Blue Cross and Blue Shield of North Carolina informed me that they have denied coverage for a medication that they covered last year.
The reason? Blue Cross referenced a test that was administered nine months after I began taking the medication, which showed my levels are normal. They claim that since my levels are normal, I don’t need the medication.
The test merely shows that the drug is working! The same test administered before I began taking the medication showed subnormal levels.
Now I must go without my medication during an appeals process, which I hear from fellow customers can take months.
This is not an isolated incident. When I complained on Facebook, others came forward and told me that Blue Cross and Blue Shield of North Carolina was doing the exact same thing to them, denying medication based on the results of tests administered after they had been taking their medication!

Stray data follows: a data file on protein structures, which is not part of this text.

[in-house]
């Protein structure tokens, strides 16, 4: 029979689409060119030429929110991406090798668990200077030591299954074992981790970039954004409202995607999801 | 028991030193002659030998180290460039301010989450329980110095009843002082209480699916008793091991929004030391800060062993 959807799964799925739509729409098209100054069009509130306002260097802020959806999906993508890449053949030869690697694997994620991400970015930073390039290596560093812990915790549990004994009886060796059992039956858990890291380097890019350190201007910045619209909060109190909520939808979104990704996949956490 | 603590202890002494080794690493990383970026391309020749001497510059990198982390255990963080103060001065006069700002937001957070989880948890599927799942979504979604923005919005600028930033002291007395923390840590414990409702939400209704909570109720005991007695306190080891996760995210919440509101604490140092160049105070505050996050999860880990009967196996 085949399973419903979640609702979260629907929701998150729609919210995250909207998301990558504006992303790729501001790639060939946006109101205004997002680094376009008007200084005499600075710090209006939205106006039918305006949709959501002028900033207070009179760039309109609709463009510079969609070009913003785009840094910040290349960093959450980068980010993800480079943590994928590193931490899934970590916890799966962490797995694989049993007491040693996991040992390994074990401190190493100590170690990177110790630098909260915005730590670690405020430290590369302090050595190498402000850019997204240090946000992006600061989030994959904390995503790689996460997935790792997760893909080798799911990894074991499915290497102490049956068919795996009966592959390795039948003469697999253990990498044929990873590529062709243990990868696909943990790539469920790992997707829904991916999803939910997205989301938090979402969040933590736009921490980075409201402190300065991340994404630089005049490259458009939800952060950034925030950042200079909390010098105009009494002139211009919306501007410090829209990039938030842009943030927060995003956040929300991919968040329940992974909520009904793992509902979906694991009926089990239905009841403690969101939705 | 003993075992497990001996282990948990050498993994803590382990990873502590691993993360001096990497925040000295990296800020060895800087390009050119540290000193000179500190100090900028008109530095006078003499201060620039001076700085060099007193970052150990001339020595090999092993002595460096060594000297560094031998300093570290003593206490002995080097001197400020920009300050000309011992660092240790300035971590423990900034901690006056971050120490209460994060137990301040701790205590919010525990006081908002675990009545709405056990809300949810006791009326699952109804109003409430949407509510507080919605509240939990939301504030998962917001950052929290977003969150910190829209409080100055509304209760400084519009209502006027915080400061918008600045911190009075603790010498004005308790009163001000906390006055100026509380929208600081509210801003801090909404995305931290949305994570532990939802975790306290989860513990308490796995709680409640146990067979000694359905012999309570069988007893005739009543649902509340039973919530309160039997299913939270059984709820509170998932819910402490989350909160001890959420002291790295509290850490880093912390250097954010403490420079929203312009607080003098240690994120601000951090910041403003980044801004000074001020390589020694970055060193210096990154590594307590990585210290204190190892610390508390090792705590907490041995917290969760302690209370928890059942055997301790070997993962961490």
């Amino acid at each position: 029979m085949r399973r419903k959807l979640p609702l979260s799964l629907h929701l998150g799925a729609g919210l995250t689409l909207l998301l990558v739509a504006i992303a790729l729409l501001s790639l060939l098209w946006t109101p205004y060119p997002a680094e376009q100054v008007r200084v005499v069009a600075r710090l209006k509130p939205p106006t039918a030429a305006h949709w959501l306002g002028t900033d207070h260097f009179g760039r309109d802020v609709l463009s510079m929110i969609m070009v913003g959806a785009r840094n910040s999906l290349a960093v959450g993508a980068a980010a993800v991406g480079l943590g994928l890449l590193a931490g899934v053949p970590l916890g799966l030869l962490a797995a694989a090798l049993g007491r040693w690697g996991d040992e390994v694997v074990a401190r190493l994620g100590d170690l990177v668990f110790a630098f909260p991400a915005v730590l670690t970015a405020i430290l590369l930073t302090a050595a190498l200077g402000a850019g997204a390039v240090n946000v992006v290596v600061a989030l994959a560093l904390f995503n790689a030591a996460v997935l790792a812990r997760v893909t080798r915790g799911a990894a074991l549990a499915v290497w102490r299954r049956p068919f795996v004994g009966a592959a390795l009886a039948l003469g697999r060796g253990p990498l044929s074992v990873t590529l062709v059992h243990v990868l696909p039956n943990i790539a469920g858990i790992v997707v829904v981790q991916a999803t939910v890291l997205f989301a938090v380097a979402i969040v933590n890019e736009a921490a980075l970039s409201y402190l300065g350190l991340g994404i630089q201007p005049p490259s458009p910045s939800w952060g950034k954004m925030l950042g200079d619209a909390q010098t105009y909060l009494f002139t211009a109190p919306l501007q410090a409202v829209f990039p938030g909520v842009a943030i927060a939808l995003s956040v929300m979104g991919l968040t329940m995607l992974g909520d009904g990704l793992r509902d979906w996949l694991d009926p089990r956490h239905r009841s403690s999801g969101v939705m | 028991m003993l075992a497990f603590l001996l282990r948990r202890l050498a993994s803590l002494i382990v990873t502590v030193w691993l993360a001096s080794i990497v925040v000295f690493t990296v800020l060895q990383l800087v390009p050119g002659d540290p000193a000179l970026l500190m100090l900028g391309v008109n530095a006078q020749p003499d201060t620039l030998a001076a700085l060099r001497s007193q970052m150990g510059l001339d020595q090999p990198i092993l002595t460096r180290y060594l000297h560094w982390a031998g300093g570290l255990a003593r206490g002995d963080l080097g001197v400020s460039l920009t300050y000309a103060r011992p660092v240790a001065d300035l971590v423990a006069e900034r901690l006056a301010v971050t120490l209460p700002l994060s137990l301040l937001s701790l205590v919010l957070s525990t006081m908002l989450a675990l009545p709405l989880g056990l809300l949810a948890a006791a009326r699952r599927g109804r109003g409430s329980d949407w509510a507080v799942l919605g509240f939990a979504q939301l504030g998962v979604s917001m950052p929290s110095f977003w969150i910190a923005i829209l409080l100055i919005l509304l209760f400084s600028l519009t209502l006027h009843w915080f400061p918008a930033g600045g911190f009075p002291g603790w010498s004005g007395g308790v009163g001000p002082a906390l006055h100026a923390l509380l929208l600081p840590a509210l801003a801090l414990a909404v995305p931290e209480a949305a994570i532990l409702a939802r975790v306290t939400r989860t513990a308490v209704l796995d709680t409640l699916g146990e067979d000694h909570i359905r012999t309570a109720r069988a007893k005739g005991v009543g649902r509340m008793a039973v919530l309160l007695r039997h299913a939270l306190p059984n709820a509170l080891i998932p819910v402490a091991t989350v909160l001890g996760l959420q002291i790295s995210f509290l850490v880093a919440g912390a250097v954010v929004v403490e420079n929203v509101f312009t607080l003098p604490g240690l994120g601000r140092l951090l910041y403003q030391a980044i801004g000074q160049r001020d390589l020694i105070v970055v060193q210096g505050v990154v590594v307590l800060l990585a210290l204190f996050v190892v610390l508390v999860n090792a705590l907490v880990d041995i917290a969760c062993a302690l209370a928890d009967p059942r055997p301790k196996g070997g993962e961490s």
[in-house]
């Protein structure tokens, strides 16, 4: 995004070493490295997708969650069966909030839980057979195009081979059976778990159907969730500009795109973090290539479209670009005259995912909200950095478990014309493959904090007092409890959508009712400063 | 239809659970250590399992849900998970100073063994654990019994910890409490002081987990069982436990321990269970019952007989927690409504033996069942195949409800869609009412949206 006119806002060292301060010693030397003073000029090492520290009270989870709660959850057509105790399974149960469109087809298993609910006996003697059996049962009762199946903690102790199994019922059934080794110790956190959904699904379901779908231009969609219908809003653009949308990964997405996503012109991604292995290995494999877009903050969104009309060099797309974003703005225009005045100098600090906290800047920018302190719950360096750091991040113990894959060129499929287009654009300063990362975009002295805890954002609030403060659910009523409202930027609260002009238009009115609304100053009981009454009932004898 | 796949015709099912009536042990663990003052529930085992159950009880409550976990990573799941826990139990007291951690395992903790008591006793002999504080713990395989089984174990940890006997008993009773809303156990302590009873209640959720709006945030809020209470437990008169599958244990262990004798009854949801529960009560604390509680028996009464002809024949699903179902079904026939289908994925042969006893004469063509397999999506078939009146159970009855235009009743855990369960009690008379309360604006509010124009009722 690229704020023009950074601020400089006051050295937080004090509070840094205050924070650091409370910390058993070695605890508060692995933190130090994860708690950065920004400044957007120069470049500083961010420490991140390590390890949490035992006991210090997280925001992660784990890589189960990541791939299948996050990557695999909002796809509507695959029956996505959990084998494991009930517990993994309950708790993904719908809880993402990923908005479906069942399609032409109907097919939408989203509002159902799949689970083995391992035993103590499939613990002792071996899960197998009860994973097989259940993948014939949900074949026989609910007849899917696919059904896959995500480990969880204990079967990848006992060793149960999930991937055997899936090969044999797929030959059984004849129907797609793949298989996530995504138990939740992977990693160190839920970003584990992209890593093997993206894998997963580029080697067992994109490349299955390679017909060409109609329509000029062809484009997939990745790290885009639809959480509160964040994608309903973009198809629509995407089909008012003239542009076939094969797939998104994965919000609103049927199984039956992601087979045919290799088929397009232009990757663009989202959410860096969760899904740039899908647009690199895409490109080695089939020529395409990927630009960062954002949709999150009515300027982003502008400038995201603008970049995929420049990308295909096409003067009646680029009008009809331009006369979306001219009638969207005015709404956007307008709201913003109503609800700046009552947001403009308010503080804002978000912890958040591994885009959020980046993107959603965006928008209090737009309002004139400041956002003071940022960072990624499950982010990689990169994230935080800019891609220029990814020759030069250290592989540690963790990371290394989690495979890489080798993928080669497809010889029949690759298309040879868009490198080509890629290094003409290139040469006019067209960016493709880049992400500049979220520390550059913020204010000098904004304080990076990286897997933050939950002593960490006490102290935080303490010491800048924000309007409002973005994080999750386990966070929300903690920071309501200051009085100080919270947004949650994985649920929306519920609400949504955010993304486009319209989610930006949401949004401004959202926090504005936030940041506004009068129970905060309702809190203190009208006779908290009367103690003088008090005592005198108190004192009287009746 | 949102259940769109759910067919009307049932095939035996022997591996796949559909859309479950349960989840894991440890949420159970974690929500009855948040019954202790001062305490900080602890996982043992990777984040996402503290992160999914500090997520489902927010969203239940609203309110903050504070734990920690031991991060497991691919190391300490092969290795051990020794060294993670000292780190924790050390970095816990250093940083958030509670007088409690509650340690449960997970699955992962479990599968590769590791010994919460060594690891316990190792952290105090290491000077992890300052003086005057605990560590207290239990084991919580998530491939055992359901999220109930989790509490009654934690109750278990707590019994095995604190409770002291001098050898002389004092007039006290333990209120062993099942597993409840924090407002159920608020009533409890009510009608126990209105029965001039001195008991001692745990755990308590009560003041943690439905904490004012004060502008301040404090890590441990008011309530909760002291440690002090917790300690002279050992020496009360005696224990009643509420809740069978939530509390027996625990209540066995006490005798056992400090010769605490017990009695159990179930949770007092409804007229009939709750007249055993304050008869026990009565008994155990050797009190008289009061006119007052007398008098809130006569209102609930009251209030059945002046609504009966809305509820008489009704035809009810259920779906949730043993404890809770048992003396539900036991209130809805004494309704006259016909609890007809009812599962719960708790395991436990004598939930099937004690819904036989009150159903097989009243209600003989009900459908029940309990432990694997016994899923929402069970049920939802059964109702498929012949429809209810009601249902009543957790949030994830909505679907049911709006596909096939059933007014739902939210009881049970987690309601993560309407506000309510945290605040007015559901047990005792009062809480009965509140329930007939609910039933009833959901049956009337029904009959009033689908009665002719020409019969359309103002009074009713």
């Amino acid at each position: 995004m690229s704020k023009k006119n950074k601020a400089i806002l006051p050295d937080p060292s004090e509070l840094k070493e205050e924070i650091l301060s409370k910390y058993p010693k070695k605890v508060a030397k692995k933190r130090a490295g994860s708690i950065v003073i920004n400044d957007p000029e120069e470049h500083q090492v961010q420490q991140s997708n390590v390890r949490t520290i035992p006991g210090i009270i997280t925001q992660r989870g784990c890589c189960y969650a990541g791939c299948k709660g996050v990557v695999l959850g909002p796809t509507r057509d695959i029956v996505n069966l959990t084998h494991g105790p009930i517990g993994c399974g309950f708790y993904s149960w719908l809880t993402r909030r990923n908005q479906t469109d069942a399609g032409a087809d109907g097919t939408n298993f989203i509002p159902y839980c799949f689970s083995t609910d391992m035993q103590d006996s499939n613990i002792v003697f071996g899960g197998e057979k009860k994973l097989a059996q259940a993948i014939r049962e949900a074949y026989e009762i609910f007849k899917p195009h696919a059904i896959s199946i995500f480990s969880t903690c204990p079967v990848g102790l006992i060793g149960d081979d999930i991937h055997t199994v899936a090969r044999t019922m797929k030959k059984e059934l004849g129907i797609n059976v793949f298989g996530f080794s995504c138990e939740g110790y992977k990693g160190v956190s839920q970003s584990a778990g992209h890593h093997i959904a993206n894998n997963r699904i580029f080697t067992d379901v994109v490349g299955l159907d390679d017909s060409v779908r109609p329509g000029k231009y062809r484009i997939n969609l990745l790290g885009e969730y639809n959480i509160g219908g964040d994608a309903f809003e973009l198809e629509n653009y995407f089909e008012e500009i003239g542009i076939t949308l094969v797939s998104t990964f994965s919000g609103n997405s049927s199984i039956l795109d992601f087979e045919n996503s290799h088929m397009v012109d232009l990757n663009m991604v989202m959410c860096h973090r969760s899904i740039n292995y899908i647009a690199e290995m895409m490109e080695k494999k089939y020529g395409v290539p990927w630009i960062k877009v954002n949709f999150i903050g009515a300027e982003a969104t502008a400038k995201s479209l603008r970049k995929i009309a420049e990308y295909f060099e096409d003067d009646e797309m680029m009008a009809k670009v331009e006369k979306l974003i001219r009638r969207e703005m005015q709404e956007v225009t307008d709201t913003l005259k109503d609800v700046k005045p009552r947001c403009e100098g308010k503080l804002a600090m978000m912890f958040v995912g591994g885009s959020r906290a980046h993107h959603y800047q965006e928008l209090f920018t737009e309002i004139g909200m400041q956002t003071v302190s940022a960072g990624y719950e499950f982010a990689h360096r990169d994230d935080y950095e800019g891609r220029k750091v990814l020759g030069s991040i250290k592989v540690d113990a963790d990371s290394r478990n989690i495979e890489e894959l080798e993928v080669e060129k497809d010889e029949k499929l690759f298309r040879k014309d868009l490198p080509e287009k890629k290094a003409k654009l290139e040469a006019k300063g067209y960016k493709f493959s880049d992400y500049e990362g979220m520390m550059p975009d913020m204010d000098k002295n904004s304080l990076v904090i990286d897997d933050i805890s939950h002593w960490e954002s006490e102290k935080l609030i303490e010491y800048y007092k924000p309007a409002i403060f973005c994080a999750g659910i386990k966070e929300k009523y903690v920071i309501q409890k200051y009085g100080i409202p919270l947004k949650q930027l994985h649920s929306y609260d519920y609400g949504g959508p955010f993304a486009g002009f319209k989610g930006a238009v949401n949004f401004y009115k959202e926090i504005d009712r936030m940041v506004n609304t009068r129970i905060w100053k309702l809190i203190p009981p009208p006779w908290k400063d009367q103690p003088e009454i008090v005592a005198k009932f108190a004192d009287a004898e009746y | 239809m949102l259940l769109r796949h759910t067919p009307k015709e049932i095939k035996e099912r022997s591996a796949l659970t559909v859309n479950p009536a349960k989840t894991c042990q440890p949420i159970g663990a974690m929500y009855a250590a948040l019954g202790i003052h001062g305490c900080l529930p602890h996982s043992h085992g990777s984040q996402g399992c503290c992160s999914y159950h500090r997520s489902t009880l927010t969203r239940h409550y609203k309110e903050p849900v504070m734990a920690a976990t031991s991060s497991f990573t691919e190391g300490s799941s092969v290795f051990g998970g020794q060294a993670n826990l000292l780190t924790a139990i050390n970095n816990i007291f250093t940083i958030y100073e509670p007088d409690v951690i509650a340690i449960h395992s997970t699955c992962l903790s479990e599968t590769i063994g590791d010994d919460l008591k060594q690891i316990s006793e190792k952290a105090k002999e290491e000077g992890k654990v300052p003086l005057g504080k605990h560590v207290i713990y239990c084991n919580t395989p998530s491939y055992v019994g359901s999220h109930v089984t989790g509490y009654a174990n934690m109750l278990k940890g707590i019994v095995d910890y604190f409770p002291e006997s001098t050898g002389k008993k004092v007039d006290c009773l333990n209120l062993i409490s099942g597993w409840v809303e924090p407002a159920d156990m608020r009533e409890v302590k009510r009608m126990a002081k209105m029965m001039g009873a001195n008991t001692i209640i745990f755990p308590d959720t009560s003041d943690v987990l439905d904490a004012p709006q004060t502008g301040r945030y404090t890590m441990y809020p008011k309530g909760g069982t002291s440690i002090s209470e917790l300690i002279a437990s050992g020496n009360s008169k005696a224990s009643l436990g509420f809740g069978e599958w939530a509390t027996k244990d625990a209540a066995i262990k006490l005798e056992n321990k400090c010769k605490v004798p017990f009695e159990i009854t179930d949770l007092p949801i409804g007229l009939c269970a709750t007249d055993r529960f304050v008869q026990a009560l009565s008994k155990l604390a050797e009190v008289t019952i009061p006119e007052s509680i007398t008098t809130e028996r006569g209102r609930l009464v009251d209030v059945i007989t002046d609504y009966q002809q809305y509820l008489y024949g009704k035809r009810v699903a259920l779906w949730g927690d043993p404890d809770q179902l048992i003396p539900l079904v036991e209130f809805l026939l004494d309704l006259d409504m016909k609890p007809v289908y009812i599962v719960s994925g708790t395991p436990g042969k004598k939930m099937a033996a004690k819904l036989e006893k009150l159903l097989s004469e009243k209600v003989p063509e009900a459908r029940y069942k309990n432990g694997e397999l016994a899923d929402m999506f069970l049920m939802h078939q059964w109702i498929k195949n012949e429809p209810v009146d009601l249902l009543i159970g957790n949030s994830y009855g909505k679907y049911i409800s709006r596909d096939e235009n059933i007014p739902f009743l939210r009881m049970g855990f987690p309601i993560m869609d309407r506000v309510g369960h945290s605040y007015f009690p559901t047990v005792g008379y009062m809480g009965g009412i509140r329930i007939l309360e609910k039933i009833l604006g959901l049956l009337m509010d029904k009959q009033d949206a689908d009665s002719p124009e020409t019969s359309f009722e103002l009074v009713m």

I suspect this is a deliberate practice designed to deny BCBSNC customers the medications they need while their appeals are processed. In the meantime, Blue Cross saves huge sums of money, since they don’t have to pay for the medications.
If Blue Cross is doing this intentionally, then it is a criminal act.
If anyone else is experiencing the same denial of medication from Blue Cross, please let me or the Mountain Xpress know about it.
— David Lynch
Editor’s note: When contacted by Xpress, Blue Cross and Blue Shield of North Carolina spokesman Lew Borman responded via email that he couldn’t comment on whether Mr. Lynch was a BCBSNC customer or about the allegations raised in his letter without a medical release from Mr. Lynch (who declined to provide the release to protect his privacy). “Without Mr. Lynch agreeing to sign a [Health Insurance Portability and Accountability Act] release, BCBSNC is unable to comment,” Borman says. “That would be a violation of this federal act.”